Ernst & Young recently published the results of its 13th Global Fraud Survey, which included interviews with more than 2,700 executives. The firm reported that "compliance fatigue" is becoming a major issue within financial institutions as a result of the heightened scrutiny that is being applied to daily transactions.
EY's report noted that there has been significant pressure on regulators and lawmakers to "hold someone accountable" in the aftermath of the 2008 financial crisis, which may be the driving force behind a recent uptick in various types of enforcement actions. Banks and other firms have been facing investigations for everything from using misleading marketing practices to violating economic sanctions on Iran.
Consequently, as this blog has discussed before, lenders have stepped up their focus on risk management, giving compliance and risk professionals more of a say in the development of new products, services and strategies. However, EY asserts that these efforts are "running out of steam" as time goes on, which may be putting many organizations at risk.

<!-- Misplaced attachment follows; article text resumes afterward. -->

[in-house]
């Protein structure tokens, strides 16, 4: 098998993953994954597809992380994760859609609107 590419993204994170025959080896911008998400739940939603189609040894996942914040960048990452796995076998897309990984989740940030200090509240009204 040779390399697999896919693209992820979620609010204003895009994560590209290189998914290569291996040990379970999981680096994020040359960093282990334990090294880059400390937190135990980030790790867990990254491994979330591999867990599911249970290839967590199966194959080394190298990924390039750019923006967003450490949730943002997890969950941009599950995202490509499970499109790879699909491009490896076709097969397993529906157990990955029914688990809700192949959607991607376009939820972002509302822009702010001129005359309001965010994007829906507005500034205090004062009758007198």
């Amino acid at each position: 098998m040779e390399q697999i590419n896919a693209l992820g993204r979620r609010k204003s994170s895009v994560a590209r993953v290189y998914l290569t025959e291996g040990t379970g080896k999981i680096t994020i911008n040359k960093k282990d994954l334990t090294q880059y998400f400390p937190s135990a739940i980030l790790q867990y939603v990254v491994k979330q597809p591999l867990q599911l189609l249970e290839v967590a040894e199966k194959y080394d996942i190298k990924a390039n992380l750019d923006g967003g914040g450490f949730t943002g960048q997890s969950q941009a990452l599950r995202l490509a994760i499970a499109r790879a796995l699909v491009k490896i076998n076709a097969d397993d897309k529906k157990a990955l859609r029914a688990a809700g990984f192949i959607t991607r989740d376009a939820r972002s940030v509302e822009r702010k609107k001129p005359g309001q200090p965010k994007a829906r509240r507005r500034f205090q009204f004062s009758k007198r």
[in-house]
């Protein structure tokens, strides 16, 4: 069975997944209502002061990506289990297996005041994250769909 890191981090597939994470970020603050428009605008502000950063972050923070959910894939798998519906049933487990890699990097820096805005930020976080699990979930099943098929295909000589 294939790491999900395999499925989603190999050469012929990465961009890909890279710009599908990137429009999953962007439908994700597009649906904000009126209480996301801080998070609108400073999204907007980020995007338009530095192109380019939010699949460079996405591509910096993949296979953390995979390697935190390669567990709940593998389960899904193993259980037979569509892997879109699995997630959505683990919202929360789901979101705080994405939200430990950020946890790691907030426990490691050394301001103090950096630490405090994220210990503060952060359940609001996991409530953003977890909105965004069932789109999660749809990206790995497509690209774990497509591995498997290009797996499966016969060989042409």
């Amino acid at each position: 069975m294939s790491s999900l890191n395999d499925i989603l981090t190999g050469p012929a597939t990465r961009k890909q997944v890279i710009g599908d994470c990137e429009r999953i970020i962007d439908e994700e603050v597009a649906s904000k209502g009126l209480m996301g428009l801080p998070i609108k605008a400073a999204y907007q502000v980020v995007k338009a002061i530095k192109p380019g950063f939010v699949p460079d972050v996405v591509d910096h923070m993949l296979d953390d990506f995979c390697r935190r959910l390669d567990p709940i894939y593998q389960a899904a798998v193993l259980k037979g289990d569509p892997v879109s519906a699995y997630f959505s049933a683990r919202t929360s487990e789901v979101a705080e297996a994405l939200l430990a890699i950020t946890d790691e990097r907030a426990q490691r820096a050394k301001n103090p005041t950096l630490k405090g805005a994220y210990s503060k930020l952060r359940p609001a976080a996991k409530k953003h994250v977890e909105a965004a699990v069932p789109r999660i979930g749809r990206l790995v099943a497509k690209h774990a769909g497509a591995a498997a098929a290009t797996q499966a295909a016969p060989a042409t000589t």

"The easy gains and quick wins for the compliance function have been secured," David Stulb, head of EY's Fraud Investigation & Dispute Services, wrote in a foreword to the fraud report. "Further progress from here is likely to be difficult for many companies. Indeed for some companies compliance fatigue may have already set in."
Stulb warned that many financial professionals may be slipping into a "tick the box" mentality, going through the motions required to maintain compliance without truly engaging in the process. This may be partially due to the fact that compliance responsibilities are added on top of lenders' already heavy workload.
In addition to the work required to secure new business, lenders need to track key information about how payments on existing loans are being applied and how changes to amortization schedules will affect the lifespan of loans. This is vital to ensure that lenders are able to generate strong returns and maintain consistent performance.
By using professional-grade amortization software, lenders may be able to reduce the amount of time staff members need to spend on these functions, giving them more time to deal with compliance concerns.
EY determined that "there may be a persistent or residual level of inappropriate conduct that cannot be eradicated." However, this cannot become an accepted part of doing business. Companies simply need to focus on detection and risk mitigation, even if they cannot fully succeed in their prevention efforts. Making sure other daily operations run as smoothly as possible can help.